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Abstract: Asthma is an important chronic disease all over the world. The aim of this study was to determine the prevalence of asthma in a population of male late adolescents and its association with some contributing risk factors in northwest of Iran. This cross-sectional study was carried out in selected high schools of Tabriz, Iran, in 2016. The asthma prevalence and patient background information were examined using a questionnaire that prepared by the ISAAC. One hundred forty-two out of 1134 subjects (12.4%) identified to have asthma, 23.3% had history of current wheeze, and 16.3% had wheezing in the previous year. Family history of asthma was present in 17.1% of the participants; prevalence of active smoking in the study subjects was 3.1%; 25.1% of all subjects had exposure to secondhand tobacco smoke and keeping pets at home was present in 9.1%. Excess weight (overweight and obesity) was positively associated with prevalence of asthma (p < 0.001). No statistically significant associations were observed between asthma and father’s education level (p = 0.570), mother’s education level (p = 0.584), type of birth subjects (p = 0.571), and time spent outdoors during a full day (p = 0.863). Our results suggest that family history of asthma and atopy, exposure to secondhand tobacco smoke, active smoking, amount of automobile traffic around subjects’ home, and keeping pets at homes are important risk factors for asthma, while time spent outdoors, educations of parents, and delivery type (normal vaginal delivery vs. C-section) subjects are not. Therefore, decreased of exposure to some environmental risk factors could be effective to reduce rate of the prevalence of asthma and wheeze.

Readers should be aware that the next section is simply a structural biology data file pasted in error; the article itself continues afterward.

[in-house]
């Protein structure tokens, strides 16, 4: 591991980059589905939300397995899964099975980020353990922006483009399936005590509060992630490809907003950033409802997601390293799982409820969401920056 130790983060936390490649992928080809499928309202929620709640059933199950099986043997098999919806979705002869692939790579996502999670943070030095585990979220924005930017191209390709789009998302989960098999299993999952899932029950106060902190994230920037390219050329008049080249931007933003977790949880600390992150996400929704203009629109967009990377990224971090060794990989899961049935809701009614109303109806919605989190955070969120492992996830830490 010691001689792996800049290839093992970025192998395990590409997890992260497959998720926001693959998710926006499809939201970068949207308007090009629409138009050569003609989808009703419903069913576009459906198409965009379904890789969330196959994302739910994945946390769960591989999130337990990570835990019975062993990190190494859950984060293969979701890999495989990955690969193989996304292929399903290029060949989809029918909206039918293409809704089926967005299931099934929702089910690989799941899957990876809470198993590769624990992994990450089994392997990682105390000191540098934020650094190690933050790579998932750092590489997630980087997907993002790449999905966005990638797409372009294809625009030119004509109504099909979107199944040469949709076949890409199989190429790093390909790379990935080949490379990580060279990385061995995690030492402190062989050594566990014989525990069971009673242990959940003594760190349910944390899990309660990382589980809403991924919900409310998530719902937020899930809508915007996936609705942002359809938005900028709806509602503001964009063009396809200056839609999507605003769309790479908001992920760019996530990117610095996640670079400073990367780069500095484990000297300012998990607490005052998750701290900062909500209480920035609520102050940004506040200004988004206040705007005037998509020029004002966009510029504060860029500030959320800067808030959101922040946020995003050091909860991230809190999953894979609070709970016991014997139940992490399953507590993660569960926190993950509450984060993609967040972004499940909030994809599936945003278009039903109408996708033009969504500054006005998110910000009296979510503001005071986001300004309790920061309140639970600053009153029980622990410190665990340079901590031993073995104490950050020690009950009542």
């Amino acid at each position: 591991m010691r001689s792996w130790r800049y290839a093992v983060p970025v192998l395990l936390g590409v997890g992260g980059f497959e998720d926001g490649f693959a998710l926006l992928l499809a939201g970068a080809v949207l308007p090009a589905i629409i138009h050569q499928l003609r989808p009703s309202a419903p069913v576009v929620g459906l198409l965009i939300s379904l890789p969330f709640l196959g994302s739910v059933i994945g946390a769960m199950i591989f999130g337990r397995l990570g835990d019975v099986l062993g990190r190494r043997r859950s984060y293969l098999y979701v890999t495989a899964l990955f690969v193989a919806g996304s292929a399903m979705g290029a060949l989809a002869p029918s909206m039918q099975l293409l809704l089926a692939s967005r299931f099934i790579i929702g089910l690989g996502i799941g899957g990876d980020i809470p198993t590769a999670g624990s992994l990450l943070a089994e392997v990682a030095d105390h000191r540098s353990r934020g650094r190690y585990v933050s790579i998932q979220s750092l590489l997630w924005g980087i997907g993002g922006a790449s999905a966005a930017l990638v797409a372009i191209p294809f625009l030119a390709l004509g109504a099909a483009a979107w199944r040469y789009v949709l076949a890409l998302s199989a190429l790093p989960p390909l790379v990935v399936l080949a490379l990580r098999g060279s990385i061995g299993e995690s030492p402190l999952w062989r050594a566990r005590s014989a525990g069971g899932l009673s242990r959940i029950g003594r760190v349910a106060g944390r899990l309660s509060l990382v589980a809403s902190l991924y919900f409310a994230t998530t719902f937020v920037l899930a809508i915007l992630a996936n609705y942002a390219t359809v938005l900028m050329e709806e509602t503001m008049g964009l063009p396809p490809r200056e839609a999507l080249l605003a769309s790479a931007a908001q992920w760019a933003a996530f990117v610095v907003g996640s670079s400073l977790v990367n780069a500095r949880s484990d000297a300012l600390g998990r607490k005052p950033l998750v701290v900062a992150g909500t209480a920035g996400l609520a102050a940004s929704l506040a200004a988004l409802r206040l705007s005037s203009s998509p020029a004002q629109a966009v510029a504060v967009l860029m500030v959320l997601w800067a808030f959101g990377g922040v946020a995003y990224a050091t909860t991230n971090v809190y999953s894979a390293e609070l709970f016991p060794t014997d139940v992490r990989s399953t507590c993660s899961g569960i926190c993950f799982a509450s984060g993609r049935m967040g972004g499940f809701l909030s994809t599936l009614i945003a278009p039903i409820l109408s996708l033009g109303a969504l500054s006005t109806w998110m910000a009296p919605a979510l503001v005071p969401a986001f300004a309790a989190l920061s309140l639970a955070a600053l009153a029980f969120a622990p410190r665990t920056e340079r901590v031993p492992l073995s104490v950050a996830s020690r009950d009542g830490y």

Title: The relation between air pollution and respiratory deaths in Tehran, Iran- using generalized additive models

Author(s): Dehghan, A., Khanjani, N., Bahrampour, A., Goudarzi, G., Yunesian, M.

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Abstract: Some epidemiological evidence has shown a relation between ambient air pollution and adverse health outcomes. The aim of this study was to investigate the effect of air pollution on mortality from respiratory diseases in Tehran, Iran.

Title: Combined effect of whole-body vibration and ambient lighting on human discomfort, heart rate, and reaction time

Author(s): Mohammad Reza Monazzam, Esmaeil Shoja, Seyed Abolfazl Zakerian, Abbas Rahimi Foroushani, Mohsen Shoja, Masoumeh Gharaee, Amin Asgari

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Abstract: This study aimed to investigate the effect of whole-body vibration and ambient lighting, as well as their combined effect on human discomfort, heart rate, and reaction time in laboratory conditions.

Title: Investigation and Comparison of In Vitro Genotoxic Potency of PM10 Collected in Rural and Urban Sites at Tehran in Different Metrological Conditions and Different Seasons